Kissing Kosher is a Must Read

Kissing Kosher: A NovelKissing Kosher: A Novel by Jean Meltzer
My rating: 5 of 5 stars

Jean Meltzer has become one of my very favorite authors in the past year, and with each subsequent novel she just keeps getting better. As a former rabbinical student, she often writes reflections for Shabbat that deal with a particular Bible or Talmudic passage and applying it to modern life. I love those posts on Instagram because they make me think and they give me insight into understanding Jewish faith in the 21st century.

Meltzer does the same sort of thing in her novels--she deftly weaves her Jewish faith into her novel storylines, in a way that reaffirms the Jewish reader, and informs non-Jewish readers without being didactic.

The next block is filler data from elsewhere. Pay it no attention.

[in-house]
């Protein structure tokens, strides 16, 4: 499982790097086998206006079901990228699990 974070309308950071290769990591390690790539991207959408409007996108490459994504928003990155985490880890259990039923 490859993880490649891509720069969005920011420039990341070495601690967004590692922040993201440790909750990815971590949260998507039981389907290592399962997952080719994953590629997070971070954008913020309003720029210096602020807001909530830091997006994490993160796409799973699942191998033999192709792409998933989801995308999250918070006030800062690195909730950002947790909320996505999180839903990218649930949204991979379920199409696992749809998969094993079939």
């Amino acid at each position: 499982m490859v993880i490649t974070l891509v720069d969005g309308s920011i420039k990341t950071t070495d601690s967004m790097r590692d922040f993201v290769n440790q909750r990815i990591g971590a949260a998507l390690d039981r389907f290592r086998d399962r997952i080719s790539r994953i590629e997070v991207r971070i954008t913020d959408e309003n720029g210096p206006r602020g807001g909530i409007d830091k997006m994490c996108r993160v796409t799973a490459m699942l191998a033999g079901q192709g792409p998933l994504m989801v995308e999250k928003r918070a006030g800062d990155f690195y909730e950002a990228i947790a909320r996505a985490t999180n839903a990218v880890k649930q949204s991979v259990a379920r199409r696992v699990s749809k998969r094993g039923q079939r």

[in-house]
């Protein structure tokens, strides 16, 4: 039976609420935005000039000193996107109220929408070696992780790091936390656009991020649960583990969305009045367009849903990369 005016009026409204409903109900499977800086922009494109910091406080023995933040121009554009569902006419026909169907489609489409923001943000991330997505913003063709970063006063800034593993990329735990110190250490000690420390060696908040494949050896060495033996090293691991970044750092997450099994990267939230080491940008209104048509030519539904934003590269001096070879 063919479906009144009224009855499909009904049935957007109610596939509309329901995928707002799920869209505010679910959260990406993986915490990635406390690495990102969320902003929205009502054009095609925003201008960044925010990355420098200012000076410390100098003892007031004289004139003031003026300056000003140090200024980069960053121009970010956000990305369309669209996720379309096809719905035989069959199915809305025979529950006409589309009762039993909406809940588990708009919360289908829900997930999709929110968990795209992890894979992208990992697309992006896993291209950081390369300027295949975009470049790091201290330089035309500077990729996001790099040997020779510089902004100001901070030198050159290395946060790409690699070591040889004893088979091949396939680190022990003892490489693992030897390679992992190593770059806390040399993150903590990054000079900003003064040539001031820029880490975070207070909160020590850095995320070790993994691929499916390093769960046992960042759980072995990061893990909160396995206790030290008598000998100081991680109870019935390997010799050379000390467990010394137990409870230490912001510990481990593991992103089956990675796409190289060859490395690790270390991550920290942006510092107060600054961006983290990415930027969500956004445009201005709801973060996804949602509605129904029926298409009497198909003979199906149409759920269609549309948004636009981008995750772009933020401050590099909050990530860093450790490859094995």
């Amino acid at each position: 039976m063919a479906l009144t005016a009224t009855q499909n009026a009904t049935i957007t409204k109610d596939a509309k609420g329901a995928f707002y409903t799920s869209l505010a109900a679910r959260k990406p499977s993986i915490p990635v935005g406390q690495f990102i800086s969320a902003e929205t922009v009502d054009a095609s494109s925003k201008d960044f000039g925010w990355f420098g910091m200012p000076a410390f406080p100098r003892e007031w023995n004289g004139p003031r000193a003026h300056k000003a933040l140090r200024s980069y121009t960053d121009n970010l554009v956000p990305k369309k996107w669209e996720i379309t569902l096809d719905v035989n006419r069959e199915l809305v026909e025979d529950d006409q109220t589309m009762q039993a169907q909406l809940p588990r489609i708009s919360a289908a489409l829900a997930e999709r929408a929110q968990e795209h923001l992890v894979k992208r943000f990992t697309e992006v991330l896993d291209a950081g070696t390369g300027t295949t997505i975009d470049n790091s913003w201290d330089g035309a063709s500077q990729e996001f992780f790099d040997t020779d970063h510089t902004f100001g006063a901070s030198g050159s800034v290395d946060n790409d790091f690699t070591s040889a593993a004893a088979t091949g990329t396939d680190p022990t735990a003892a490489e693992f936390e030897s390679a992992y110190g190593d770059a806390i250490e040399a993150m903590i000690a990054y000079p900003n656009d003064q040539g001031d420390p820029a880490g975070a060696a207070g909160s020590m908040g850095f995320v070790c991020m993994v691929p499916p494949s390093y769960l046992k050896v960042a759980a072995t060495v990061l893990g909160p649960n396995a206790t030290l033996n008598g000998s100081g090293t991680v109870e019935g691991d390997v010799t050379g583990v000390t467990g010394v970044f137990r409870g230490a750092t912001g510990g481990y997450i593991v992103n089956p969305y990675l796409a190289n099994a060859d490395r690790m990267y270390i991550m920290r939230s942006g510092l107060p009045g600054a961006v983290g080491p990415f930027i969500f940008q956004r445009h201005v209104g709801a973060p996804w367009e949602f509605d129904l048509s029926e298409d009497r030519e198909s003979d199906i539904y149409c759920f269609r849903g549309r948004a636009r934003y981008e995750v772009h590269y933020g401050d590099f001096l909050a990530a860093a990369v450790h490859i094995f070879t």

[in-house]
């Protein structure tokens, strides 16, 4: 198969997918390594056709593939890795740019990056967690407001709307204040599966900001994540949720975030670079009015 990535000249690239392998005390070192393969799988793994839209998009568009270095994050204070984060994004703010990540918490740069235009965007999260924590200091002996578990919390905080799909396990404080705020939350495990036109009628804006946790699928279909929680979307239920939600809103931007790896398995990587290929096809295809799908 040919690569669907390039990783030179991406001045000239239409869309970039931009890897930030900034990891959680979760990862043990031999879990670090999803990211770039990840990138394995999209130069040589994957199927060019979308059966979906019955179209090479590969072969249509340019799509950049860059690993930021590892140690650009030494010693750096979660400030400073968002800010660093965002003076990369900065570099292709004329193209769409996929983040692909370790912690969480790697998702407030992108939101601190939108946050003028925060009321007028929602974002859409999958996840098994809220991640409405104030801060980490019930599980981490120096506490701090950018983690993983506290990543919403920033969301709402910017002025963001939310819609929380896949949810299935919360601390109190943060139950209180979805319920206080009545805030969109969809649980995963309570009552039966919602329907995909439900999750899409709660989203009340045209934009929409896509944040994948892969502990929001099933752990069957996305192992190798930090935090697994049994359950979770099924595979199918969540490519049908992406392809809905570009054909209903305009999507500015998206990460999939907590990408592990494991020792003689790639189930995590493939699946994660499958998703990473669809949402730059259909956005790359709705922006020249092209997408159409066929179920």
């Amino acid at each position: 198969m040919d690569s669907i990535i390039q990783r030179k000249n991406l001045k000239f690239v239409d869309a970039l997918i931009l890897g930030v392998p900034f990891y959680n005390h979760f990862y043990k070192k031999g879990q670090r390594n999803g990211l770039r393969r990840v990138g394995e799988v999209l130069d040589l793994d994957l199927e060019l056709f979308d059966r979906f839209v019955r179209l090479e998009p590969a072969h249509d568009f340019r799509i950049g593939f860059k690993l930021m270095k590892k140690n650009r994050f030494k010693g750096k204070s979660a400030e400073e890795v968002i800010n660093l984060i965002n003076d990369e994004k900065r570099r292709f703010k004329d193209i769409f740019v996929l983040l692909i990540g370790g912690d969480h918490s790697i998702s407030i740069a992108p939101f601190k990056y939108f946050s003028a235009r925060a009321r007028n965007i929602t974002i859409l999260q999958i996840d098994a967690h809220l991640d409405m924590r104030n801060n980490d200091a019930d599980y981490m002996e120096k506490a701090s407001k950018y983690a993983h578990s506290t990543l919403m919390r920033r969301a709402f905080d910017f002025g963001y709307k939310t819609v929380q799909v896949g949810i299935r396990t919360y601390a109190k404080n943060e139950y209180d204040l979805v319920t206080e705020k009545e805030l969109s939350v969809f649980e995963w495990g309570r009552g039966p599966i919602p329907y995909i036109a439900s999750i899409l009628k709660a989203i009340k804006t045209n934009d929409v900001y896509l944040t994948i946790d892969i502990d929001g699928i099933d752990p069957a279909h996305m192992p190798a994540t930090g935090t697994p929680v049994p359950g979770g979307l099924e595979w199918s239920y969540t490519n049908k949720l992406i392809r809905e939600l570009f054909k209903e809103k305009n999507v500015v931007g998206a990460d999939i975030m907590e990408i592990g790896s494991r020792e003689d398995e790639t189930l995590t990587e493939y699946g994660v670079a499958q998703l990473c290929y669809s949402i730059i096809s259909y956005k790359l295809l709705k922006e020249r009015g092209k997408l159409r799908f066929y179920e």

"Kissing Kosher" is her third novel, and in it she writes about the reality of living with chronic pain and inflammation. She writes about something I really did not know about, but once it was explained in the book it made sense: generational pain being passed down from parent to child to grandchild. She writes about families and love and loss and loyalty (and yes, this is a kissing book).

Avital and Ethan are well-developed and sympathetic protagonists, and this reader was rooting for both of them to find their footing and their calling. I won't spoil the plot or the ending, but the primary and secondary characters are amazing, the dialogue is both snappy and honest, and I really wanted to drive to Trader Joe's for some babka more than once (if I hadn't been on a road trip while reading this novel, I just might have).

Five stars, definitely recommend. Add this to your TBR and it will be published August 29, 2023, just in time for when the kids go back to school and the Labor Day weekend :)

Thank you to Jean Meltzer, her publisher MIRA, and NetGalley for an advanced ebook to read and review. All opinions (and all the gushing) are my own.

Sunday, April 30, 2023

Zora Books Her Happy Ever After Review